Hosted by the Canadian Council for Refugees and Migrants in Alberta (June 4, 2017, Edmonton), the forum provided an opportunity to share information, experiences, and best practices among migrant workers and people in diverse sectors across Canada who work with or advocate for the rights of migrant workers. This report reflects on the objectives, the proceedings and the results of the forum. Available at:

How to Get Refugees into Work Quickly

From research, analysis, and evidence from 22 advanced economies that receive substantial numbers of refugees and asylum seekers, this study sets out 16 key policy recommendations, and highlights best practices and promising new approaches. Available at: 

News Reports and Blog posts

The Forgotten Refugees: Survivors of the Sabra and Shatila Massacre, by Swee Chai Ang

Thirty-five years ago, as Israel overran West Beirut, Lebanese Christian militiamen entered the Palestinian refugee camps of Sabra and Shatila in West Beirut. Over three days, Israeli forces sealed the camp and allowed them to slaughter several thousand refugees. In 1982, Dr. Swee Chai Ang, a refugee living in the U.K., was working as a young volunteer medic in the camp. On the 35th anniversary, Ang describes her memories and unanswered questions. Available at:

From ‘tolerated’ asylum seeker to ‘accepted’ refugee: Reflections on refugee integration in Scotland, by Helen Baillot (IGHD)

Baillot reflects on her experience working with the Institute for Global Health and Development (IGHD) in 2015 as a Research Assistant for the evaluation of Scotland’s Holistic Integration Service. This partnership project, led by Scottish Refugee Council, provided advice, advocacy, access to English language assessment and classes; and employability support to newly granted refugees in Scotland from 2013 to 2016. Her experience and the data she worked with showed that as a society, Scottland still has a long road to travel to meet the governmental rhetoric that promotes integration and social cohesion. New refugees may in theory be able to enjoy many of the same rights as other UK residents, but systemic barriers continue to interrupt their integration journeys. She argues that, the voluntary sector’s role in plugging these gaps and highlighting systems failures continues to be of vital importance. Available at:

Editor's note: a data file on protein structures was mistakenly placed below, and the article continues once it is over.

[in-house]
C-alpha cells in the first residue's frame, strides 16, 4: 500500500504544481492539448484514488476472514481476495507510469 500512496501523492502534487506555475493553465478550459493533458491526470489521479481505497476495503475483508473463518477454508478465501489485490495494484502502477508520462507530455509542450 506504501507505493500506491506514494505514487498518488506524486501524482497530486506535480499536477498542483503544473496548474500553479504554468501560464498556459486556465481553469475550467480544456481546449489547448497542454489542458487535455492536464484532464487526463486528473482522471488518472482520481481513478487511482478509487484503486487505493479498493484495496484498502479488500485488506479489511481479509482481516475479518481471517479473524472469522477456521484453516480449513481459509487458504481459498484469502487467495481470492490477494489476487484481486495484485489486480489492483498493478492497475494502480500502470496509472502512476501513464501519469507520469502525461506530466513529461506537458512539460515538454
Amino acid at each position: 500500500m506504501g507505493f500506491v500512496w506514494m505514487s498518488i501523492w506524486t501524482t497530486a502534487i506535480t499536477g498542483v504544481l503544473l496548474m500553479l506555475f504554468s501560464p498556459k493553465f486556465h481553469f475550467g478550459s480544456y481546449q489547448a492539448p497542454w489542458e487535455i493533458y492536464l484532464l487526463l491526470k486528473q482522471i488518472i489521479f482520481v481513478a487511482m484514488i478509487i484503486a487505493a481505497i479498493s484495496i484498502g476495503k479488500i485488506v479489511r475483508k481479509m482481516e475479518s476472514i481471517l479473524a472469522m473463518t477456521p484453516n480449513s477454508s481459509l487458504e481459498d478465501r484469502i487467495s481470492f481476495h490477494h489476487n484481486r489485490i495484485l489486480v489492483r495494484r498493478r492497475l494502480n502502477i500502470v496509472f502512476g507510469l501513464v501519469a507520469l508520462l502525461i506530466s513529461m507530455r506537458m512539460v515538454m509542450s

Disrupting Humanitarian Narratives?

Representations of Displacement is a new blog series which aims to offer critical and creative insights into the politics, ethics, poetics and aesthetics of representations of displacement. In disrupting humanitarian narrative, the aim has been to disrupt mainstream humanitarian narratives which have traditionally represented, and therefore constituted, refugees as individual suffering victims, passive recipients of aid and/or as unique ‘ideal’ refugees who are truly worthy of international sympathy, assistance, and protection. By disrupting these and other established narratives and representational strategies, the project ultimately aims to document, trace and examine alternative ways of seeing, knowing, feeling, listening to, writing, reading, drawing, conceptualizing, and otherwise responding to displacement. Available at:

Digital and Social Media

Refugees Jobs Agenda – Videos and Resources

This is a four-part webinar series hosted by Cities of Migration, Hire Immigrants, and Bertelsmann Stiftung that explores good ideas, promising practices, and the opportunities of refugee labour market integration with international experts. Available at:

Migration Experts Series – Michael Doyle

In this Migration Experts Series interview, Professor Doyle speaks about the need for a comprehensive legal framework to address various movements across borders, the development of the Convention to meet this need, and the efforts to circulate the document and enlist support for its adoption. Available at:

<< Back